UK News

Insights from the UK and beyond

from Breakingviews:

UK banks have much to fear from latest probe

By Chris Hughes

The author is a Reuters Breakingviews columnist. The opinions expressed are his own.

The latest competition review of UK banking should aim to be the last. An antitrust probe in 2000 led to limited price controls after concluding that British lenders made excess profit. There were two more big investigations after the financial crisis. Yet concerns about market inefficiencies persist. That suggests the Competition and Markets Authority should do something radical this time.

The CMA says it is minded to conduct a comprehensive investigation of UK banking later this year. The industry is at least as oligopolistic as it was 14 years ago. Barclays, HSBC, Lloyds Banking Group and Royal Bank of Scotland have 77 percent of personal accounts and 85 percent of small-business banking.

So-called challenger banks have emerged from disposals by Lloyds and RBS as mandated by the European Commission. But the market has become more concentrated, especially in mortgages, after Lloyds swallowed Halifax and Bank of Scotland and several former building societies collapsed. Customer dissatisfaction is high. Yet just 4 percent of SME customers and 3 percent of personal customers switch accounts annually. The banks say things are already changing for the better. Twas ever thus.

from MediaFile:

The future of journalism in the UK

By Mark Thompson
The opinions discussed are his own.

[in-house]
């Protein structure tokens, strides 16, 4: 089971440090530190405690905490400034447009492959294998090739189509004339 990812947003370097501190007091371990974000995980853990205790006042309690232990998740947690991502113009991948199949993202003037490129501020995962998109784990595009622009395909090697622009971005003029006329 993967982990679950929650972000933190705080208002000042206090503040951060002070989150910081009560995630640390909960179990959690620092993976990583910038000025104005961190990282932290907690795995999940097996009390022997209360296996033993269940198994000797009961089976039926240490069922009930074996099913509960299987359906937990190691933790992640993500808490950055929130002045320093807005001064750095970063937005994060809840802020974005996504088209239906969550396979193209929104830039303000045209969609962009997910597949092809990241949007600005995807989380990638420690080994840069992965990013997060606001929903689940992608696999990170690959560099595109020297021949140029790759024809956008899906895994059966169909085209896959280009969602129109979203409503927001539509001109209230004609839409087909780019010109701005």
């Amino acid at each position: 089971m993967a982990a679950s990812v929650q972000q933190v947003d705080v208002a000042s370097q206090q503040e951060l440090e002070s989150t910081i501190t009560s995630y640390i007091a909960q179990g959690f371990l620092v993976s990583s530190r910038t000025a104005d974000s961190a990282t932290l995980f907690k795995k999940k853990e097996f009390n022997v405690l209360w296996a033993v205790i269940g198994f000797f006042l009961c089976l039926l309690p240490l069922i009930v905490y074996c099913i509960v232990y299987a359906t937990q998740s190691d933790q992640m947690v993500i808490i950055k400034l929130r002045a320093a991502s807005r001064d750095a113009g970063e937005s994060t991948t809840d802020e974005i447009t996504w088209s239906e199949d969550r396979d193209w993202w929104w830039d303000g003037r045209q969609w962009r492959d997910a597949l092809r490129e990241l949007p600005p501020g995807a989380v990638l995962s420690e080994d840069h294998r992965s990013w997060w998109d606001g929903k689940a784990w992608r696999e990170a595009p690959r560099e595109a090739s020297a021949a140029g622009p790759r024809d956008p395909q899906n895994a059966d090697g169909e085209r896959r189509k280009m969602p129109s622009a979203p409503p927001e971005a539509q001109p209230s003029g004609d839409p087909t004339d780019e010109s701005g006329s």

In the UK we are going through an unprecedented crisis in journalism, a crisis with the boundaries and techniques of investigative journalism at its heart.

We don’t yet know what will emerge from this crisis and from Lord Leveson’s Inquiry, but any recommendations about new laws or regulation will be studied with interest by Governments around the world.

from Felix Salmon:

Dimon vs Vickers

It's beyond ironic -- closer to moronic, really -- that Jamie Dimon would give an interview to London's very own Financial Times, complaining that international bank-regulation standards are “anti-American,” on the very day that the Vickers Report -- Robert Peston calls it "the most radical reform of British banks in a generation, and possibly ever" -- is released.

It's literally unthinkable that the US Treasury would ever dream of doing to JP Morgan what the UK Treasury, here, seems to want to do to the likes of Barclays and RBS. This is a Volcker Rule on steroids -- all retail banking will be ring-fenced and forced to operate with enormous amounts of capital, much more than Dimon is complaining about. It's essentially a break-up, in all but name, of the big banks with both retail arms and investment-banking operations. And it's designed, quite explicitly, to strengthen the UK's banking system by reducing the amount of risk and bolstering financial stability.

from Felix Salmon:

How the UK wants to deal with its biggest banks

In the Republican presidential debate last night, there was unanimity on most issues, including the new orthodoxy on the right that bank regulation -- like any other regulation, for that matter -- is a Bad Thing, and a sign of the government overreaching. It's important to remember that this is not the way that right-wing parties behave elsewhere in the world. Consider for instance the UK, which seems to be cracking down on banks in a manner which would make even Barney Frank blush:

Britain's biggest banks will be forced to put a firewall around their retail operations, the chancellor will announce on Wednesday at the Mansion House...

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